The United Arab Emirates offered banks emergency support on Sunday, the first steps to ease fears that a looming debt default by two of Dubai's flagship firms could derail the global economic recovery.
But the move to inject liquidity into Dubai's banks by the central bank of the Gulf Arab state, together with promises by neighboring city-state Abu Dhabi to provide selective support to Dubai companies was seen as by analysts as the bare minimum.
Dubai markets, which are set to open on Monday morning after a four-day holiday, are expected to fall by the maximum daily limit of 10 percent as banks, property and construction firms face investor ire over moves to restructure the Dubai economy.
The action of the UAE central bank to allay concerns by setting up an emergency liquidity facility was viewed as a necessary, but minimal policy response.
This is the absolute minimum they could have done and suggests they won't be making another announcement before tomorrow morning, which is a little disappointing, said Raj Madha, banking analyst at EFG-Hermes.
Regional investors want any sort of guidance from the central bank or government ahead of the market open as rumors about the scope and origin of the crisis run rampant.
The supreme fiscal committee of Dubai met on Sunday evening to hammer out potential policy responses. But in the absence of concrete policy statements, doubt is likely to prevail.
The crisis began on November 25 when Dubai, part of the United Arab Emirates federation, asked to delay payment on billions of dollars of debt issued by conglomerate Dubai World and its main property subsidiary Nakheel, developer of three palm shaped islands that has attracted celebrities and the super-rich.
Dubai World had $59 billion of liabilities as of August, most of Dubai's total debt of $80 billion. International banks' exposure related to Dubai World could reach $12 billion in syndicated and bilateral loans, banking sources told Thomson Reuters LPC.
Investors are especially keen to discover whether the six-month standstill on debt repayments to Dubai World and Nakheel will be voluntary or involuntary. If creditors are not given a choice, the restructuring will be viewed as a default.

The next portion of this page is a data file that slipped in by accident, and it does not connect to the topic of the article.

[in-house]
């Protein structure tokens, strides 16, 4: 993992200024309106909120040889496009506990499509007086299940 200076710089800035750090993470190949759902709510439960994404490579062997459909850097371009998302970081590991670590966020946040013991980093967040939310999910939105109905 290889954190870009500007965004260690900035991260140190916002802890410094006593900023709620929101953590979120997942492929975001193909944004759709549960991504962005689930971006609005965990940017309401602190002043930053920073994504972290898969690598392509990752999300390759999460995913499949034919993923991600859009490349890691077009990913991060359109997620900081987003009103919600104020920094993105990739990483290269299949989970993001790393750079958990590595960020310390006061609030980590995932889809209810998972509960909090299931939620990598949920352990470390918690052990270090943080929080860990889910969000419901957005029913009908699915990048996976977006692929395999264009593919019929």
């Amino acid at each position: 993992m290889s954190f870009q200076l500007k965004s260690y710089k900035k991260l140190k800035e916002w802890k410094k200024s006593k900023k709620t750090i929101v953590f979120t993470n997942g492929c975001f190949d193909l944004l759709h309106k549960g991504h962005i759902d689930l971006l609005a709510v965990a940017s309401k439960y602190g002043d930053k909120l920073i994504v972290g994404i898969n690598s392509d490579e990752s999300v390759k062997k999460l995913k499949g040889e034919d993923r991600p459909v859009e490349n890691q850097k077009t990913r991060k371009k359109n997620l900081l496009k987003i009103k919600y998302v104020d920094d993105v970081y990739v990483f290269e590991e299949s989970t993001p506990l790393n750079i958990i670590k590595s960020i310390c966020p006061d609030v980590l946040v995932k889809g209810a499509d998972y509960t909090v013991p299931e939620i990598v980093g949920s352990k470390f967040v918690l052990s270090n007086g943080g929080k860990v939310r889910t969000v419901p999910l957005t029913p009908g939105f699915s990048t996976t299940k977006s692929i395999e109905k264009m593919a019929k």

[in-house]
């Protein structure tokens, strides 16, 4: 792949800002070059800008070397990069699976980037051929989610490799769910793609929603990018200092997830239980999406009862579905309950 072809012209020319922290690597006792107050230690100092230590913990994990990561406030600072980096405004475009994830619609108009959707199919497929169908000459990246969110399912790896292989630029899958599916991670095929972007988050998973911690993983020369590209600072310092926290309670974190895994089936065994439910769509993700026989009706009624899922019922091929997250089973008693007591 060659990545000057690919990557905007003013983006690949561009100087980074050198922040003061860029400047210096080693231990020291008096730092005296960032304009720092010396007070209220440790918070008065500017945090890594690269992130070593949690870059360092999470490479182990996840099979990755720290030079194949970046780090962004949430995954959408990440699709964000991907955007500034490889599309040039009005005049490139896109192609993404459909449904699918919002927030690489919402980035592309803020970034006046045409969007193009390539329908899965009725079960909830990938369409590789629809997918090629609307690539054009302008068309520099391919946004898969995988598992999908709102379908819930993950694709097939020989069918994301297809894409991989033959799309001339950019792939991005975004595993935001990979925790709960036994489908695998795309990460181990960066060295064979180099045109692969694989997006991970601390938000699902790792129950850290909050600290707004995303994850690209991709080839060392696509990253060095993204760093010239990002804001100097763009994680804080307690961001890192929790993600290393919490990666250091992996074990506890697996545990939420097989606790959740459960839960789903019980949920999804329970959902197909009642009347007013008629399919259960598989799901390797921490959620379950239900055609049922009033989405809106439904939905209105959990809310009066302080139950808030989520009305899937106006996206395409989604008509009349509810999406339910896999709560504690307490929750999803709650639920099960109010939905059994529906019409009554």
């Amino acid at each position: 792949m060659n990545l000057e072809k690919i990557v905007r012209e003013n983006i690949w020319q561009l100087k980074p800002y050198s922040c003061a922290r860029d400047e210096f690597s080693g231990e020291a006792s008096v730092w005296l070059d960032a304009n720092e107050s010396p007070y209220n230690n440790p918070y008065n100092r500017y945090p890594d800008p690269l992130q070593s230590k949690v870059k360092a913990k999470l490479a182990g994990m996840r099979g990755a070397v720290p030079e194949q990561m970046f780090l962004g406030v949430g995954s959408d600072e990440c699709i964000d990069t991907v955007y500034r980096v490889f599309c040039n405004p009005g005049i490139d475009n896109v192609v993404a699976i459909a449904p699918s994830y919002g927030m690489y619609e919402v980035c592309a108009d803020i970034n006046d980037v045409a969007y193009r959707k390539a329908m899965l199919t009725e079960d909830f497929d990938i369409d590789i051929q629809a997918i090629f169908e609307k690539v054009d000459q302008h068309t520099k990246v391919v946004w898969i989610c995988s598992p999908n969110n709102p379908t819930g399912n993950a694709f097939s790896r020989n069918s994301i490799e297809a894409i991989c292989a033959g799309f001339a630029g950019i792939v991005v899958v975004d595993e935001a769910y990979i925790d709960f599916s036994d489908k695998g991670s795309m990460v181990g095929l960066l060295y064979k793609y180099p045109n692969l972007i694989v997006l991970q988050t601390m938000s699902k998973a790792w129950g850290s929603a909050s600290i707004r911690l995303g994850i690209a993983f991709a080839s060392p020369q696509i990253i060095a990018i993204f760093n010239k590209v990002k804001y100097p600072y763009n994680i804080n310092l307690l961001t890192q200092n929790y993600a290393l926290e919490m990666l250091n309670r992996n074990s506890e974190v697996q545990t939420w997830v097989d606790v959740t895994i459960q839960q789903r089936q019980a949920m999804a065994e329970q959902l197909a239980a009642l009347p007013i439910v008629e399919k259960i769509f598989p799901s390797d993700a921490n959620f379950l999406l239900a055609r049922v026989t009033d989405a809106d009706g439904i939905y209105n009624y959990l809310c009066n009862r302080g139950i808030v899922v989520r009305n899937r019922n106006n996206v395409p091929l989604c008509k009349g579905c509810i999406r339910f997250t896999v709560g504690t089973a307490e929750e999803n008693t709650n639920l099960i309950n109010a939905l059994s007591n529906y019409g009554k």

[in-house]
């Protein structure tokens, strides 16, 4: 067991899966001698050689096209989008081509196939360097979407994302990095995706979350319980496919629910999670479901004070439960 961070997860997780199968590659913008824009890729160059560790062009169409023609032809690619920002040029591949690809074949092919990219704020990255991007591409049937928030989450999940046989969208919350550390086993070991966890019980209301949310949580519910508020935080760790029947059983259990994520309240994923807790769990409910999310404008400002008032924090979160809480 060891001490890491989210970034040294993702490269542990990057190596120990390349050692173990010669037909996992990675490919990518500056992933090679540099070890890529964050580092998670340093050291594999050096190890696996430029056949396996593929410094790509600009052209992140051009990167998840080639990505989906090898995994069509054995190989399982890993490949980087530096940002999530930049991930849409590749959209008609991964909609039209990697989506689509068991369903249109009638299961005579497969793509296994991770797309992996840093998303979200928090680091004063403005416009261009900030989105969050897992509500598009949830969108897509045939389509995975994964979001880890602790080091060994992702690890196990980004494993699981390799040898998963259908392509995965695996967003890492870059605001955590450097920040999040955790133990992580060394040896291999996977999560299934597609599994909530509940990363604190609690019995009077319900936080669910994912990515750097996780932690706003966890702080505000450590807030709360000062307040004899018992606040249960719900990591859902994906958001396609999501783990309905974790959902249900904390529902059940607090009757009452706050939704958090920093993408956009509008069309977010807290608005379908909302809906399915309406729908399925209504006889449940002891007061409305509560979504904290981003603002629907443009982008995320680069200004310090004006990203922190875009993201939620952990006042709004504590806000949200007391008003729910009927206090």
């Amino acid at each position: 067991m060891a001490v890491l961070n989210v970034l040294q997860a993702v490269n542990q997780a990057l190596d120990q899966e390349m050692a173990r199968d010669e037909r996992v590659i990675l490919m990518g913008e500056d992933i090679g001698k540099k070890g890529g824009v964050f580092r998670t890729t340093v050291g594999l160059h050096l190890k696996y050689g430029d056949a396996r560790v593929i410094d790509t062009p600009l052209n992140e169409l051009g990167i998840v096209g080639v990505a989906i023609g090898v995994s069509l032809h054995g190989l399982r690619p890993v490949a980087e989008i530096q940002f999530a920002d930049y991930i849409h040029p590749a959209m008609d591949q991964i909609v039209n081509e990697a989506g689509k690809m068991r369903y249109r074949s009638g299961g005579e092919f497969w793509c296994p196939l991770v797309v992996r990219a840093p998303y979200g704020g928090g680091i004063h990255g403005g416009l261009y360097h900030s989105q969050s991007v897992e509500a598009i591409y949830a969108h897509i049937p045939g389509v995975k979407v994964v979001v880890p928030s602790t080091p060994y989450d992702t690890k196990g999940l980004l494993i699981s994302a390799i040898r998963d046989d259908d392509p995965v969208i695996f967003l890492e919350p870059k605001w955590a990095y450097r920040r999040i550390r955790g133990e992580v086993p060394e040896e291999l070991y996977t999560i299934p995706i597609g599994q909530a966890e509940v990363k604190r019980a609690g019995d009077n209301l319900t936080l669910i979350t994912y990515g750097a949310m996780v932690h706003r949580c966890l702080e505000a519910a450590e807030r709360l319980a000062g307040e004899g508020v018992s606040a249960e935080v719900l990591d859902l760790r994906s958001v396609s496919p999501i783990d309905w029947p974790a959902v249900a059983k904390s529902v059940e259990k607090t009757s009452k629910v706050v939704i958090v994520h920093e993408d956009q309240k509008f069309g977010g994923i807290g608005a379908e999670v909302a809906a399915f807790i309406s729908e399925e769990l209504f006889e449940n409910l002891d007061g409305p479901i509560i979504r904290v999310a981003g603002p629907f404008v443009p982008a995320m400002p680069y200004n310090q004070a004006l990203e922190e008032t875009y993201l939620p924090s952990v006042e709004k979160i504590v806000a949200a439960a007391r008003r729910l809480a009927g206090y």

SLOW RESPONSE SO FAR
Abu Dhabi, the wealthy capital of the United Arab Emirates, will pick and choose how to assist debt-laden neighbor Dubai, a senior official said on Saturday.
We will look at Dubai's commitments and approach them on a case-by-case basis. It does not mean that Abu Dhabi will underwrite all of their debts, the official in the government of the adjoining emirate of Abu Dhabi told Reuters by phone.
Selective assistance for companies in Dubai Inc., a network of quasi-sovereign industries, instead of blanket assistance, would serve a rude awakening to investors. For years, many assumed that the conservative Abu Dhabi provided a safety net for its racier neighbor, which is known for its flashy nightlife and is home to the world's tallest building.
While around the world, politicians, central bank officials and corporate executives have lined up to express concern at the risks of the Dubai debt crisis hitting their own economies, leaders in the UAE have remained quiet or minimized any threats.
Local media, mostly owned or controlled by government-related entities or vested interests, initially ignored the gravity of the crisis and have now taken to criticizing foreign media for blowing events out of proportion.
A headline from Arabic-language daily Al-bayan on Sunday read: Dubai is exemplary for investment destinations. English-language Gulf News said: Global outcry over Dubai World restructuring is exaggerated.
Dubai's depressed property market may see further price declines of around 20 percent to 30 percent and increased concern over the availability of finance after the emirate it delayed debt payments at two of its flagship firms, analysts said. Renewed job cuts could further hurt housing demand.
The crisis in the business hub of the world's biggest oil exporting region has spotlighted the Gulf's lack of economic transparency, and proved an awkward reminder of the risks of investing in emerging markets from Russia to Greece to Mexico.
Analysts said the timing of the news on the eve of the Muslim Eid al-Adha holiday, the lack of prior communication with investors, and the scant details given on the plans has dented Dubai's credibility.
In response, investors around the globe have dumped stocks, bonds, currencies and commodities since Thursday of last week, and sought safe havens in assets such as gold or the U.S. dollar.
The sell-off began in Europe, spread to Asia and then the United States, whose markets were closed on Thursday for the Thanksgiving holiday. European markets dropped 3.0 percent on Thursday but rebounded on Friday, while U.S. stocks closed down 1.0 percent on Friday in response to the Dubai news.
On Friday, one of the world's leading fund managers said that rising fears of a possible debt default at Dubai's biggest company was acting as a catalyst for an overdue correction in equities and risk assets following an eight-month rally. Fund managers have been playing catch-up after the financial crisis this year by plowing monies into many speculative investments.
While many have acknowledged in the last few weeks the growing wedge between market valuations and economic and corporate realities, few have been willing to take their equity exposure down, Mohamed El-Erian, chief executive of Pimco, the top bond fund manager, told Reuters on Friday.
The Dubai announcement is serving as this catalyst.
(Writing by Eric Auchard and Tom Atkins; Additional reporting by Raissa Kasolowsky, Martina Fuchs, Rania Oteify, Jason Benham and John Irish in Dubai, Stanley Carvalho in Abu Dhabi and Jeremy Gaunt in London; Editing by Alison Williams)